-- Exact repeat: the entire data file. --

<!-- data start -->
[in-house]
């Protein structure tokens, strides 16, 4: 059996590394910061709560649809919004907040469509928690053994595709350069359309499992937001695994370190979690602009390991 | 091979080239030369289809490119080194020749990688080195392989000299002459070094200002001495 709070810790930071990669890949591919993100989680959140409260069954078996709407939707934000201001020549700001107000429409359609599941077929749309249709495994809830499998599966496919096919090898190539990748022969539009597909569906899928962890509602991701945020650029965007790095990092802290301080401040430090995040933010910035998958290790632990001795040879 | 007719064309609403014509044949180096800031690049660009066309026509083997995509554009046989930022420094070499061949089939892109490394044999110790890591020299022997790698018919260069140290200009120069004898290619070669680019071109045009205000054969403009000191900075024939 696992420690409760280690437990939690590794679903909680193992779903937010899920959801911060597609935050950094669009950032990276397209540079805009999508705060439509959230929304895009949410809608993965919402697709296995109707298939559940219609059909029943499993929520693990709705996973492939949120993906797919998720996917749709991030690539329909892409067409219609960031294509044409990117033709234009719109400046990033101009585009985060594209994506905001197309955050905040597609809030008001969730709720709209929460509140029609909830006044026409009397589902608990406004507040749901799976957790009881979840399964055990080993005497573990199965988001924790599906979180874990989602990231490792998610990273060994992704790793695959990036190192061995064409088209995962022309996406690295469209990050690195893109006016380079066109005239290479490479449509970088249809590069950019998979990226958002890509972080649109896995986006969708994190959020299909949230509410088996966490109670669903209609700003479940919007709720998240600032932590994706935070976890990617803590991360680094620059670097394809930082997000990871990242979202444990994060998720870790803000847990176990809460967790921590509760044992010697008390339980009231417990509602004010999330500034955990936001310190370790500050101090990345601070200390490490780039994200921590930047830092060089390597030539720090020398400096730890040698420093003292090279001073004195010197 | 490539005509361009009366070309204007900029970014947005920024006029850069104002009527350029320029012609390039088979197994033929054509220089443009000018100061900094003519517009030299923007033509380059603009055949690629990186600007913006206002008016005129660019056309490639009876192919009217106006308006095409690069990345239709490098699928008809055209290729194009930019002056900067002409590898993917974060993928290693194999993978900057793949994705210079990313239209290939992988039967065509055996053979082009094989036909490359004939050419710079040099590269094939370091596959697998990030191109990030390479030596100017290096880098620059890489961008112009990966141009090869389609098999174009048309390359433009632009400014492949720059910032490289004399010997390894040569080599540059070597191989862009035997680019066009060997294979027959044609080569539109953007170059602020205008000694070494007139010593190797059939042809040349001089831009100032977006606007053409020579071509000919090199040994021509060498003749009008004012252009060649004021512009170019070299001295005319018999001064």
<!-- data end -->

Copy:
[in-house]
């Protein structure tokens, strides 16, 4: 059996590394910061709560649809919004907040469509928690053994595709350069359309499992937001695994370190979690602009390991 | 091979080239030369289809490119080194020749990688080195392989000299002459070094200002001495 709070810790930071990669890949591919993100989680959140409260069954078996709407939707934000201001020549700001107000429409359609599941077929749309249709495994809830499998599966496919096919090898190539990748022969539009597909569906899928962890509602991701945020650029965007790095990092802290301080401040430090995040933010910035998958290790632990001795040879 | 007719064309609403014509044949180096800031690049660009066309026509083997995509554009046989930022420094070499061949089939892109490394044999110790890591020299022997790698018919260069140290200009120069004898290619070669680019071109045009205000054969403009000191900075024939 696992420690409760280690437990939690590794679903909680193992779903937010899920959801911060597609935050950094669009950032990276397209540079805009999508705060439509959230929304895009949410809608993965919402697709296995109707298939559940219609059909029943499993929520693990709705996973492939949120993906797919998720996917749709991030690539329909892409067409219609960031294509044409990117033709234009719109400046990033101009585009985060594209994506905001197309955050905040597609809030008001969730709720709209929460509140029609909830006044026409009397589902608990406004507040749901799976957790009881979840399964055990080993005497573990199965988001924790599906979180874990989602990231490792998610990273060994992704790793695959990036190192061995064409088209995962022309996406690295469209990050690195893109006016380079066109005239290479490479449509970088249809590069950019998979990226958002890509972080649109896995986006969708994190959020299909949230509410088996966490109670669903209609700003479940919007709720998240600032932590994706935070976890990617803590991360680094620059670097394809930082997000990871990242979202444990994060998720870790803000847990176990809460967790921590509760044992010697008390339980009231417990509602004010999330500034955990936001310190370790500050101090990345601070200390490490780039994200921590930047830092060089390597030539720090020398400096730890040698420093003292090279001073004195010197 | 490539005509361009009366070309204007900029970014947005920024006029850069104002009527350029320029012609390039088979197994033929054509220089443009000018100061900094003519517009030299923007033509380059603009055949690629990186600007913006206002008016005129660019056309490639009876192919009217106006308006095409690069990345239709490098699928008809055209290729194009930019002056900067002409590898993917974060993928290693194999993978900057793949994705210079990313239209290939992988039967065509055996053979082009094989036909490359004939050419710079040099590269094939370091596959697998990030191109990030390479030596100017290096880098620059890489961008112009990966141009090869389609098999174009048309390359433009632009400014492949720059910032490289004399010997390894040569080599540059070597191989862009035997680019066009060997294979027959044609080569539109953007170059602020205008000694070494007139010593190797059939042809040349001089831009100032977006606007053409020579071509000919090199040994021509060498003749009008004012252009060649004021512009170019070299001295005319018999001064």